The new year may have made you start guessing about your future. New Goals? New Career? we’ve all been there, often with drink in hand making promises as we toast to the year ahead underneath the glow of a sky filled with fireworks. Girl Boss Melinda O’Rourke shares her expert tips on how to make these dreams a reality if your still serious about them now that it’s February.
As the resolutions fade and the realisation of promises not kept becomes apparent, there is inevitably one desire that lingers past the end of the first month of the New Year, the dream to change careers and find the job of a lifetime!
As with any new venture planning ahead is great and having an endpoint in mind is vital. Though, truth be told, the most invaluable tool to invest in when launching into the job seeking realm is certainly still a well-tailored resume.
The notion that you can send a generic CV to multiple agencies or companies is a sure way to guarantee frustration and few, if any, opportunities coming to fruition.
Ideally each application of your CV should be customised to a specific job brief and convey your astute understanding of the responsibilities and consequently the role to which you are applying or seeking. With this in mind there are key things each and every resume should include:
• A clear and concise table of your previous work experience, highlighting the length of time you held a role, the company name, your title as well as the title of your direct line manager.
• Explain each of your previous roles and the responsibilities held. Ensure these are well thought out, clear and succinct yet provide enough detail (bullet points not paragraphs are ideal).
• Make sure to include a list (with quantitative results) of measurable achievements you made or to which you directly contributed.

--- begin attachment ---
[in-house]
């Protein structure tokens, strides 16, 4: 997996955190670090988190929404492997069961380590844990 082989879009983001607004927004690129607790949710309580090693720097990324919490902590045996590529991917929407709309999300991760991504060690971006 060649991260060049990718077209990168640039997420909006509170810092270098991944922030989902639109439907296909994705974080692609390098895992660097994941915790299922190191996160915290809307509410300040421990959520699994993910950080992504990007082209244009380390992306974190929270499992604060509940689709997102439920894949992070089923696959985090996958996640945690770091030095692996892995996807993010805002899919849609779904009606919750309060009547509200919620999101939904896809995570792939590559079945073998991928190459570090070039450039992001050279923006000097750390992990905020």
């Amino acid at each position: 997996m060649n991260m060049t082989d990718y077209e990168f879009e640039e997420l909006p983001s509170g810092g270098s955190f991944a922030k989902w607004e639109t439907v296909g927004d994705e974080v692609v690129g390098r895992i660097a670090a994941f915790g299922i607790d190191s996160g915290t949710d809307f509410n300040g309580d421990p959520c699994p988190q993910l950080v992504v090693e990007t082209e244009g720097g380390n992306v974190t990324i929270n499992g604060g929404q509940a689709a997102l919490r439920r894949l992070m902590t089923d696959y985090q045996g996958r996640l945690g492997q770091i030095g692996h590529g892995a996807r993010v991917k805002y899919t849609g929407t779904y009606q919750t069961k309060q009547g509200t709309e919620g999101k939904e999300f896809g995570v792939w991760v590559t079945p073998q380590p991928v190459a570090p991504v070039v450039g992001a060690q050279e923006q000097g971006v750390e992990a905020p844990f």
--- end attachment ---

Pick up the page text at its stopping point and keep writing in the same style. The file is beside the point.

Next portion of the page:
• Regardless of the role you are applying for you should always include information on proficiency across software packages. In our age of technology employers are eager to know whether potential candidates have capability and transferable knowledge across various platforms and programs. Take into account the types of programs specific to certain industry sectors (whether POS systems in retail, design suites in advertising and media or analytic tools in financial sectors)
• Be sure to include details and dates of tertiary education and qualifications as well as involvement in industry specific associations
There is also a need when submitting your CV for an introductory letter. This should explain why you are thinking of making a change, the reason for leaving the role or sector you are working in, what transferable skills you can bring to the new role as well as what your career objectives are.
If your career track record has multiple stops and starts stability will be questioned so preempt this concern and address this in your letter.
The key in the application process is standing out from the crowd. Though presentation is important, many people jump to options such as bright colours, bold headings, pictures and creative formatting to lift their CV.
Ultimately the best way to gain attention is to apply the following:
• Make sure your resume is no longer than three pages
• Don’t write in the third person
• Be honest – always!
• Timelines – re-check chronology of tenure in positions and include months not only years in reporting dates
• Make sure you have continuity in formatting between your CV and cover letter and within the body of your resume!
Keep in mind that this document is all about telling your story (ideally a novella rather than an epic novel). At the end of the day the most important thing is to make it worth reading, not with bells and whistles, but rather with quality content delivered in an appropriate and well-constructed way. Whilst competition is inevitable this approach will take you one step close to the fairytale ending of landing your dream job!
Feature image via pinterest